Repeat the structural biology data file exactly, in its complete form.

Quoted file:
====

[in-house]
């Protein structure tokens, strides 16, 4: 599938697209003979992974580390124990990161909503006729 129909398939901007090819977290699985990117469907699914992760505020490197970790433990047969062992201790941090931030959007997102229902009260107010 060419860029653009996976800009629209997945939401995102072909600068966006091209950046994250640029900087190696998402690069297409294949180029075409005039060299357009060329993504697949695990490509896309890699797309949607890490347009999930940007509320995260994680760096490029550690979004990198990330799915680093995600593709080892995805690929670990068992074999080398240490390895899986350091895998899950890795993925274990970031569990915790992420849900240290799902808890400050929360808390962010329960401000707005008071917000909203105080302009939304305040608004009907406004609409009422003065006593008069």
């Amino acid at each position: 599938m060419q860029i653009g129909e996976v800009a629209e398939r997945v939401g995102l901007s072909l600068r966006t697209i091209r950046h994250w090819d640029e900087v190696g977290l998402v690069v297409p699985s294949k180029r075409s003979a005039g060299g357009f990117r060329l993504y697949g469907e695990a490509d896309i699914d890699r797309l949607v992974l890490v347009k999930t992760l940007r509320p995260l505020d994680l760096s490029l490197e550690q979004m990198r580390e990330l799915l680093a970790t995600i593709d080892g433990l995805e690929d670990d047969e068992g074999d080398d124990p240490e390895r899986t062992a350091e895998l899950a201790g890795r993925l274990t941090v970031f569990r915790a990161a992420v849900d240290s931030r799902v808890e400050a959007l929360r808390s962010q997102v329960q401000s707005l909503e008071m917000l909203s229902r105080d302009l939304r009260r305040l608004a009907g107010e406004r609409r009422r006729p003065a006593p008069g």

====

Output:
[in-house]
């Protein structure tokens, strides 16, 4: 599938697209003979992974580390124990990161909503006729 129909398939901007090819977290699985990117469907699914992760505020490197970790433990047969062992201790941090931030959007997102229902009260107010 060419860029653009996976800009629209997945939401995102072909600068966006091209950046994250640029900087190696998402690069297409294949180029075409005039060299357009060329993504697949695990490509896309890699797309949607890490347009999930940007509320995260994680760096490029550690979004990198990330799915680093995600593709080892995805690929670990068992074999080398240490390895899986350091895998899950890795993925274990970031569990915790992420849900240290799902808890400050929360808390962010329960401000707005008071917000909203105080302009939304305040608004009907406004609409009422003065006593008069």
């Amino acid at each position: 599938m060419q860029i653009g129909e996976v800009a629209e398939r997945v939401g995102l901007s072909l600068r966006t697209i091209r950046h994250w090819d640029e900087v190696g977290l998402v690069v297409p699985s294949k180029r075409s003979a005039g060299g357009f990117r060329l993504y697949g469907e695990a490509d896309i699914d890699r797309l949607v992974l890490v347009k999930t992760l940007r509320p995260l505020d994680l760096s490029l490197e550690q979004m990198r580390e990330l799915l680093a970790t995600i593709d080892g433990l995805e690929d670990d047969e068992g074999d080398d124990p240490e390895r899986t062992a350091e895998l899950a201790g890795r993925l274990t941090v970031f569990r915790a990161a992420v849900d240290s931030r799902v808890e400050a959007l929360r808390s962010q997102v329960q401000s707005l909503e008071m917000l909203s229902r105080d302009l939304r009260r305040l608004a009907g107010e406004r609409r009422r006729p003065a006593p008069g």